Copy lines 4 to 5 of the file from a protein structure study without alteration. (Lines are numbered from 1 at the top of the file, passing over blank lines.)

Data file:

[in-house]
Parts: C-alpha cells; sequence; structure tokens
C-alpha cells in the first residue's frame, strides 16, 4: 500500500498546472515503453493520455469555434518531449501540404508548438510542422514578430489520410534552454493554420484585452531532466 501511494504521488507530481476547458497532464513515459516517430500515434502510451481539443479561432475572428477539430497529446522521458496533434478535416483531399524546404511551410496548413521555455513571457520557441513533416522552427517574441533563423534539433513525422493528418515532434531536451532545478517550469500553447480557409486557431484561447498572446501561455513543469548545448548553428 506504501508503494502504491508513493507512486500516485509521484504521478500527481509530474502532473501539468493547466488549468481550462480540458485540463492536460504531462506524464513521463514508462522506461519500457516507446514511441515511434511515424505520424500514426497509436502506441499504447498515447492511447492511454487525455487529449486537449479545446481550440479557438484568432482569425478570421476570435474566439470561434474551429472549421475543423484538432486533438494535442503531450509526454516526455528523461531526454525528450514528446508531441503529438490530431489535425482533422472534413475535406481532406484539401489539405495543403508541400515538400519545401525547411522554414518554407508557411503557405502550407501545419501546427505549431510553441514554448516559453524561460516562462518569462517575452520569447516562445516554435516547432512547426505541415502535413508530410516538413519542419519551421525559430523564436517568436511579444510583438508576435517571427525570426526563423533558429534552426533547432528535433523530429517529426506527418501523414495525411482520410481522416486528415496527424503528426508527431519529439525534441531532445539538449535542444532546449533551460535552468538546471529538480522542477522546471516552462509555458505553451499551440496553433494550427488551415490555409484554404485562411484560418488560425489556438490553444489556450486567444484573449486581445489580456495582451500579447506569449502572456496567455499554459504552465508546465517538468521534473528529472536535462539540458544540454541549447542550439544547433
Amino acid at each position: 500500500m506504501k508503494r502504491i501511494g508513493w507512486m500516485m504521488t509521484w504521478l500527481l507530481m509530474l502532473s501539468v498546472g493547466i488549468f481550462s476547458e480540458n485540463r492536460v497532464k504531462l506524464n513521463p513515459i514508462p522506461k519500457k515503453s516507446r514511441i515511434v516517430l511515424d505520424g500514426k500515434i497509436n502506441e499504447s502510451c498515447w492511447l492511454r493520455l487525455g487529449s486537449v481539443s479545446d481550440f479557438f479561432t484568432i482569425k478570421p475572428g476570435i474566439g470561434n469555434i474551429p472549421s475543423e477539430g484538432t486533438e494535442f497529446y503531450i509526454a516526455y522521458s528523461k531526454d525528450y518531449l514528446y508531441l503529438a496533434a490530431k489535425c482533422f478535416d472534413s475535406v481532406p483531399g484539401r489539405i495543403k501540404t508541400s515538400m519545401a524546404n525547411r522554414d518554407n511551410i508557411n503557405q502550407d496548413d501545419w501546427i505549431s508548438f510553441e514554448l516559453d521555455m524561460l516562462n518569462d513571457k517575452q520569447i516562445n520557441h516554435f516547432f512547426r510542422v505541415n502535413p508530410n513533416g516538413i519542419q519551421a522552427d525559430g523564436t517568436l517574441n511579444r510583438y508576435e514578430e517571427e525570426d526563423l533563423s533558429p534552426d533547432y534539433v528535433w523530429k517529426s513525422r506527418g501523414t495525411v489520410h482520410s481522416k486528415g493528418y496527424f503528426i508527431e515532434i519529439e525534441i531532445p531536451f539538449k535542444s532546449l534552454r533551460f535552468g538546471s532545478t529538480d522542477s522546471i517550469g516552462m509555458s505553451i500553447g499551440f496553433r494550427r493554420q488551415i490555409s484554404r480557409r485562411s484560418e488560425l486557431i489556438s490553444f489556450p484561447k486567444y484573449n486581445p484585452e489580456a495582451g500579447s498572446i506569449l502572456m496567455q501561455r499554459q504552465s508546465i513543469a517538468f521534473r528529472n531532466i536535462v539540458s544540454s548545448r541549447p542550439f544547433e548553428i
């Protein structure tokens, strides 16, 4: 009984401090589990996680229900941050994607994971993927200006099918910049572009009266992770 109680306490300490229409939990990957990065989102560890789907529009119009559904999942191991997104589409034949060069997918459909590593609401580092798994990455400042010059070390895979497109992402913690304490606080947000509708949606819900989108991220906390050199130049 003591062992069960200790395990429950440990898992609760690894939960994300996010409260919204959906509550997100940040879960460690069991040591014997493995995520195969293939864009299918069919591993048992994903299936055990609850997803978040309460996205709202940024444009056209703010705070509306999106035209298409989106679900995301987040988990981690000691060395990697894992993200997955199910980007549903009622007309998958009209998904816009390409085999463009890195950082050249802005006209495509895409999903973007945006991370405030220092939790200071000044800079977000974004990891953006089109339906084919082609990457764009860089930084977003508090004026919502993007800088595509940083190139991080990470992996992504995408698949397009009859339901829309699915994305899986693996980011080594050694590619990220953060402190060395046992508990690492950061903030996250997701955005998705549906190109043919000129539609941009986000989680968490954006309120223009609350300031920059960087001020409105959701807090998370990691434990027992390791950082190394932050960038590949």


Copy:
Amino acid at each position: 500500500m506504501k508503494r502504491i501511494g508513493w507512486m500516485m504521488t509521484w504521478l500527481l507530481m509530474l502532473s501539468v498546472g493547466i488549468f481550462s476547458e480540458n485540463r492536460v497532464k504531462l506524464n513521463p513515459i514508462p522506461k519500457k515503453s516507446r514511441i515511434v516517430l511515424d505520424g500514426k500515434i497509436n502506441e499504447s502510451c498515447w492511447l492511454r493520455l487525455g487529449s486537449v481539443s479545446d481550440f479557438f479561432t484568432i482569425k478570421p475572428g476570435i474566439g470561434n469555434i474551429p472549421s475543423e477539430g484538432t486533438e494535442f497529446y503531450i509526454a516526455y522521458s528523461k531526454d525528450y518531449l514528446y508531441l503529438a496533434a490530431k489535425c482533422f478535416d472534413s475535406v481532406p483531399g484539401r489539405i495543403k501540404t508541400s515538400m519545401a524546404n525547411r522554414d518554407n511551410i508557411n503557405q502550407d496548413d501545419w501546427i505549431s508548438f510553441e514554448l516559453d521555455m524561460l516562462n518569462d513571457k517575452q520569447i516562445n520557441h516554435f516547432f512547426r510542422v505541415n502535413p508530410n513533416g516538413i519542419q519551421a522552427d525559430g523564436t517568436l517574441n511579444r510583438y508576435e514578430e517571427e525570426d526563423l533563423s533558429p534552426d533547432y534539433v528535433w523530429k517529426s513525422r506527418g501523414t495525411v489520410h482520410s481522416k486528415g493528418y496527424f503528426i508527431e515532434i519529439e525534441i531532445p531536451f539538449k535542444s532546449l534552454r533551460f535552468g538546471s532545478t529538480d522542477s522546471i517550469g516552462m509555458s505553451i500553447g499551440f496553433r494550427r493554420q488551415i490555409s484554404r480557409r485562411s484560418e488560425l486557431i489556438s490553444f489556450p484561447k486567444y484573449n486581445p484585452e489580456a495582451g500579447s498572446i506569449l502572456m496567455q501561455r499554459q504552465s508546465i513543469a517538468f521534473r528529472n531532466i536535462v539540458s544540454s548545448r541549447p542550439f544547433e548553428i
């Protein structure tokens, strides 16, 4: 009984401090589990996680229900941050994607994971993927200006099918910049572009009266992770 109680306490300490229409939990990957990065989102560890789907529009119009559904999942191991997104589409034949060069997918459909590593609401580092798994990455400042010059070390895979497109992402913690304490606080947000509708949606819900989108991220906390050199130049 003591062992069960200790395990429950440990898992609760690894939960994300996010409260919204959906509550997100940040879960460690069991040591014997493995995520195969293939864009299918069919591993048992994903299936055990609850997803978040309460996205709202940024444009056209703010705070509306999106035209298409989106679900995301987040988990981690000691060395990697894992993200997955199910980007549903009622007309998958009209998904816009390409085999463009890195950082050249802005006209495509895409999903973007945006991370405030220092939790200071000044800079977000974004990891953006089109339906084919082609990457764009860089930084977003508090004026919502993007800088595509940083190139991080990470992996992504995408698949397009009859339901829309699915994305899986693996980011080594050694590619990220953060402190060395046992508990690492950061903030996250997701955005998705549906190109043919000129539609941009986000989680968490954006309120223009609350300031920059960087001020409105959701807090998370990691434990027992390791950082190394932050960038590949």